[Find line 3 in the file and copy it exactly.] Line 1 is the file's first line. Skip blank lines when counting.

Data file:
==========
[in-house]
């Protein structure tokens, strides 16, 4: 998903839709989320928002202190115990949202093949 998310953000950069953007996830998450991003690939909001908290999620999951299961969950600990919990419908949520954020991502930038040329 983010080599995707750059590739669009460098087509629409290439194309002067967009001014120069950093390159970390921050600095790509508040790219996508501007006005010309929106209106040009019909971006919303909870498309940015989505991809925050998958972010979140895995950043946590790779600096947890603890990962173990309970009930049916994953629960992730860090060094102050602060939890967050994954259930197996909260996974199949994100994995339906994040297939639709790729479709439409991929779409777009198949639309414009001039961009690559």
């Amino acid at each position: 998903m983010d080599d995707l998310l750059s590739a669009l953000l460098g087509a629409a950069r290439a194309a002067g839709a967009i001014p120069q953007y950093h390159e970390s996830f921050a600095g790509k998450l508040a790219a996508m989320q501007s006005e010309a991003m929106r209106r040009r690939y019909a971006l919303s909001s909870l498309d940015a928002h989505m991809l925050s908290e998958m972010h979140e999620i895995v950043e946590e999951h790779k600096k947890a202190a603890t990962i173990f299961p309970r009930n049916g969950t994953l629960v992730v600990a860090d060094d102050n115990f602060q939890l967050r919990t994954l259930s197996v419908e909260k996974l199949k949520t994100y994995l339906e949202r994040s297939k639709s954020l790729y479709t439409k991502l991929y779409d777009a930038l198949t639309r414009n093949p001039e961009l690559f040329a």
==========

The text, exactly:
């Amino acid at each position: 998903m983010d080599d995707l998310l750059s590739a669009l953000l460098g087509a629409a950069r290439a194309a002067g839709a967009i001014p120069q953007y950093h390159e970390s996830f921050a600095g790509k998450l508040a790219a996508m989320q501007s006005e010309a991003m929106r209106r040009r690939y019909a971006l919303s909001s909870l498309d940015a928002h989505m991809l925050s908290e998958m972010h979140e999620i895995v950043e946590e999951h790779k600096k947890a202190a603890t990962i173990f299961p309970r009930n049916g969950t994953l629960v992730v600990a860090d060094d102050n115990f602060q939890l967050r919990t994954l259930s197996v419908e909260k996974l199949k949520t994100y994995l339906e949202r994040s297939k639709s954020l790729y479709t439409k991502l991929y779409d777009a930038l198949t639309r414009n093949p001039e961009l690559f040329a």